"Agh! I can’t eat carbs!” This might be what you think when they bring the basket of bread to your table at a restaurant or when you’re at your in-laws for dinner and they’re serving lasagna. And if this is the first thing that pops into your head, you’re not alone. We’ve all heard about low-carb diets and how they are supposed to help us lose weight and be healthier, and while this isn’t untrue, we still need SOME carbs to maintain a healthy balance in our diet. It can be extremely hard for most people to follow a low-carb diet for a significant length of time, so it’s pretty unrealistic to assume you’ll be able to stick with such a diet for the rest of your life. So… are we supposed to eat carbs or not? There isn’t a simple answer to that question, but throughout this blog, I will define what complex and simple carbohydrates are, sources of each, why carbs are important, and how to include them in a healthy, balanced die.
According to the Merriam-Webster dictionary, a carbohydrate is, “any of various neutral compounds of carbon, hydrogen, and oxygen (such as sugars, starches, and celluloses) most of which are formed by green plants and which constitute a major class of animal foods.” Precision Nutrition goes a step further by discussing simple versus complex carbohydrates and their structures. Simple carbohydrates are easily processed in the body because they contain a single sugar group and can’t be broken down any further. Complex carbohydrates have two or more sugar groups linked together and therefore use more energy and take longer for the body to break down.
Simple carbohydrates come from foods made with refined flour and refined sugar, and some examples include white bread, pizza crust, snack cakes, white rice, pretzels, and biscuits. These foods have been highly processed and a lot of their nutritional value has been stripped. They don’t require much energy to be broken down in our bodies which means they don’t keep us satisfied for long. When our diet consists of mainly simple carbohydrate sources, we will likely end up eating more and more often than we would if we were eating complex carbs instead.
Sources of complex carbs include whole grains, fruits, vegetables, and legumes. Complex carbohydrates are a better option for the following reasons: Complex carbs take longer to digest than simple carbohydrates, which helps control blood sugar and keeps us feeling fuller for longer. Complex carbohydrates also provide us with fiber which helps to keep our GI tract healthy and can help control cholesterol levels. Foods that provide complex carbohydrates are also more likely than simple carb sources to provide necessary vitamins and minerals.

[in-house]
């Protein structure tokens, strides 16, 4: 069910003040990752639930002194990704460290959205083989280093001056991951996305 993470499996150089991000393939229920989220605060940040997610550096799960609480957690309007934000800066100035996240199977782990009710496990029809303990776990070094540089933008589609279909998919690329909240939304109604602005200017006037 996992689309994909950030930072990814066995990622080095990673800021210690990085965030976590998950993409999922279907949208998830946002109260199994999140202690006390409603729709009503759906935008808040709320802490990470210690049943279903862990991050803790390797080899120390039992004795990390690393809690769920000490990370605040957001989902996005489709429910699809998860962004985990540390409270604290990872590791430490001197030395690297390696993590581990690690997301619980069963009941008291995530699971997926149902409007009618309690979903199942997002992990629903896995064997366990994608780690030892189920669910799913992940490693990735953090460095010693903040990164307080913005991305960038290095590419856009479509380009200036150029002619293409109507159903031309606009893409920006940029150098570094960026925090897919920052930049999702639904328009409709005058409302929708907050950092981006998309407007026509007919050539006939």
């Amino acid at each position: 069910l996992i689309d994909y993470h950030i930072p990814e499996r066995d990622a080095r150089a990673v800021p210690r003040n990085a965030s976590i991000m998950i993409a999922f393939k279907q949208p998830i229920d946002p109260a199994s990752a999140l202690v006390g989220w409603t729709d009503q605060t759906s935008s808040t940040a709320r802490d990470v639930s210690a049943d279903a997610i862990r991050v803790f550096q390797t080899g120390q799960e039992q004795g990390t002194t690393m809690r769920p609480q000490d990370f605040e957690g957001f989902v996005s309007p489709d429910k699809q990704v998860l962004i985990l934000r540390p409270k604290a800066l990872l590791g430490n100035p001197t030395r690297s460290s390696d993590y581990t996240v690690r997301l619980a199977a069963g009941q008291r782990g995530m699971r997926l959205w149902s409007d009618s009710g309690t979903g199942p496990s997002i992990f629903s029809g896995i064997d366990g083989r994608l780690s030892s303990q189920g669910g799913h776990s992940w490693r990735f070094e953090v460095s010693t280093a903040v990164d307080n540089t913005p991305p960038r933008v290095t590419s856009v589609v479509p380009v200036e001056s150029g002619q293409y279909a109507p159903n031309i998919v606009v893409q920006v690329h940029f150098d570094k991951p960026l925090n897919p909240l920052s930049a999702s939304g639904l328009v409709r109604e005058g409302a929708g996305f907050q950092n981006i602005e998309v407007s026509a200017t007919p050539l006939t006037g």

Maintaining a diet that includes a healthy balance of complex carbohydrates is important because carbohydrates are the preferred energy source for both the body and the brain. Individuals who exercise intensely on a regular basis require a higher intake of carbs than those who live a sedentary or mostly sedentary lifestyle. If carbohydrate intake is too low in someone who exercises regularly, that person might experience a slowed metabolism and an inability to build muscle. He or she might often feel sluggish and have impaired mood and cognitive function. While adequate carbohydrate intake is necessary, it is important to maintain a diet with an appropriate balance of protein, fat, and carbohydrates.
On average, we need about 130 grams of carbohydrate per day. This of course varies with gender, body type, and activity level. The majority of carbohydrate intake should come from unprocessed or minimally processed fruits and vegetables, although if you exercise regularly at an intense pace, simple carbs may be recommended for post-workout recovery. And, as always, moderation, a healthy balance of macronutrients (carbs, protein, and fat), and consuming mostly un- and minimally processed foods are key to maintaining a healthy lifestyle.
Think positive, stay active, and smile. –A